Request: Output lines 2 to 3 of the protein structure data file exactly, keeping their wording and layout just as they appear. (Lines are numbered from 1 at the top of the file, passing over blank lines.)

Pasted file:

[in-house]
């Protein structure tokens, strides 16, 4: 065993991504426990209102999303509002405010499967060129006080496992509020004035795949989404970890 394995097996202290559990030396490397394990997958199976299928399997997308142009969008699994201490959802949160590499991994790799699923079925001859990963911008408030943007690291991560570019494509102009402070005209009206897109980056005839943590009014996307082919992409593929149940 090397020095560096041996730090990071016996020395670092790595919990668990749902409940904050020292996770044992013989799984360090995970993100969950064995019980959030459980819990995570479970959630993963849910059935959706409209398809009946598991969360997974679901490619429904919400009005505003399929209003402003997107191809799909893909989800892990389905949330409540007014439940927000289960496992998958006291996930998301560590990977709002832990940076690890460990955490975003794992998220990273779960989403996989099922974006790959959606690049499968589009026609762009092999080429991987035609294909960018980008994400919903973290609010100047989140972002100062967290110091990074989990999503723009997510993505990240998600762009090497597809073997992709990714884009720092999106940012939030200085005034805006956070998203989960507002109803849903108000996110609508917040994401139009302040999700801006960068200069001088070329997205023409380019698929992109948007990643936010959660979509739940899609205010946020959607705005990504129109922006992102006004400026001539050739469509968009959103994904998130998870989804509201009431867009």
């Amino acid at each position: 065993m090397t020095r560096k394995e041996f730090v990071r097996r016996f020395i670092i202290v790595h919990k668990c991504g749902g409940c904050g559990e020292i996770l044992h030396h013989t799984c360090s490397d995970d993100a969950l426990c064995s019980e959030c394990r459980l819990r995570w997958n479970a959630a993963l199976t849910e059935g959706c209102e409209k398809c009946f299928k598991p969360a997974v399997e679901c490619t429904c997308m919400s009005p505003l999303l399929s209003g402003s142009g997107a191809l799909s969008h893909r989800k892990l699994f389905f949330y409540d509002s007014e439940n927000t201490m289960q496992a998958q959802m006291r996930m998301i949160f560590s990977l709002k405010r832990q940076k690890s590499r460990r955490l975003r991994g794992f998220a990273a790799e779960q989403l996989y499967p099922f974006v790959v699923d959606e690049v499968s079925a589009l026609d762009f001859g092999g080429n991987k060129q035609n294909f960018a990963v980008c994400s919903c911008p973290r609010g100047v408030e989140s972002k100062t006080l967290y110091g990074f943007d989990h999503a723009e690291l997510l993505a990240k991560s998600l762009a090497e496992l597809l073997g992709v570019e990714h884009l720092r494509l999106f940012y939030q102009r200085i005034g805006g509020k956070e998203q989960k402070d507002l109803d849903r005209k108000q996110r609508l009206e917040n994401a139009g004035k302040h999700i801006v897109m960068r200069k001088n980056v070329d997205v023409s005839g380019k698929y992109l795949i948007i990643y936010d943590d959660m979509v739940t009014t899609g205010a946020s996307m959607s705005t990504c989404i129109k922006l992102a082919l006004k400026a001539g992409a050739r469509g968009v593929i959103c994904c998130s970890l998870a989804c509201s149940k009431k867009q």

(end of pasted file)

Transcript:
């Protein structure tokens, strides 16, 4: 065993991504426990209102999303509002405010499967060129006080496992509020004035795949989404970890 394995097996202290559990030396490397394990997958199976299928399997997308142009969008699994201490959802949160590499991994790799699923079925001859990963911008408030943007690291991560570019494509102009402070005209009206897109980056005839943590009014996307082919992409593929149940 090397020095560096041996730090990071016996020395670092790595919990668990749902409940904050020292996770044992013989799984360090995970993100969950064995019980959030459980819990995570479970959630993963849910059935959706409209398809009946598991969360997974679901490619429904919400009005505003399929209003402003997107191809799909893909989800892990389905949330409540007014439940927000289960496992998958006291996930998301560590990977709002832990940076690890460990955490975003794992998220990273779960989403996989099922974006790959959606690049499968589009026609762009092999080429991987035609294909960018980008994400919903973290609010100047989140972002100062967290110091990074989990999503723009997510993505990240998600762009090497597809073997992709990714884009720092999106940012939030200085005034805006956070998203989960507002109803849903108000996110609508917040994401139009302040999700801006960068200069001088070329997205023409380019698929992109948007990643936010959660979509739940899609205010946020959607705005990504129109922006992102006004400026001539050739469509968009959103994904998130998870989804509201009431867009």
């Amino acid at each position: 065993m090397t020095r560096k394995e041996f730090v990071r097996r016996f020395i670092i202290v790595h919990k668990c991504g749902g409940c904050g559990e020292i996770l044992h030396h013989t799984c360090s490397d995970d993100a969950l426990c064995s019980e959030c394990r459980l819990r995570w997958n479970a959630a993963l199976t849910e059935g959706c209102e409209k398809c009946f299928k598991p969360a997974v399997e679901c490619t429904c997308m919400s009005p505003l999303l399929s209003g402003s142009g997107a191809l799909s969008h893909r989800k892990l699994f389905f949330y409540d509002s007014e439940n927000t201490m289960q496992a998958q959802m006291r996930m998301i949160f560590s990977l709002k405010r832990q940076k690890s590499r460990r955490l975003r991994g794992f998220a990273a790799e779960q989403l996989y499967p099922f974006v790959v699923d959606e690049v499968s079925a589009l026609d762009f001859g092999g080429n991987k060129q035609n294909f960018a990963v980008c994400s919903c911008p973290r609010g100047v408030e989140s972002k100062t006080l967290y110091g990074f943007d989990h999503a723009e690291l997510l993505a990240k991560s998600l762009a090497e496992l597809l073997g992709v570019e990714h884009l720092r494509l999106f940012y939030q102009r200085i005034g805006g509020k956070e998203q989960k402070d507002l109803d849903r005209k108000q996110r609508l009206e917040n994401a139009g004035k302040h999700i801006v897109m960068r200069k001088n980056v070329d997205v023409s005839g380019k698929y992109l795949i948007i990643y936010d943590d959660m979509v739940t009014t899609g205010a946020s996307m959607s705005t990504c989404i129109k922006l992102a082919l006004k400026a001539g992409a050739r469509g968009v593929i959103c994904c998130s970890l998870a989804c509201s149940k009431k867009q």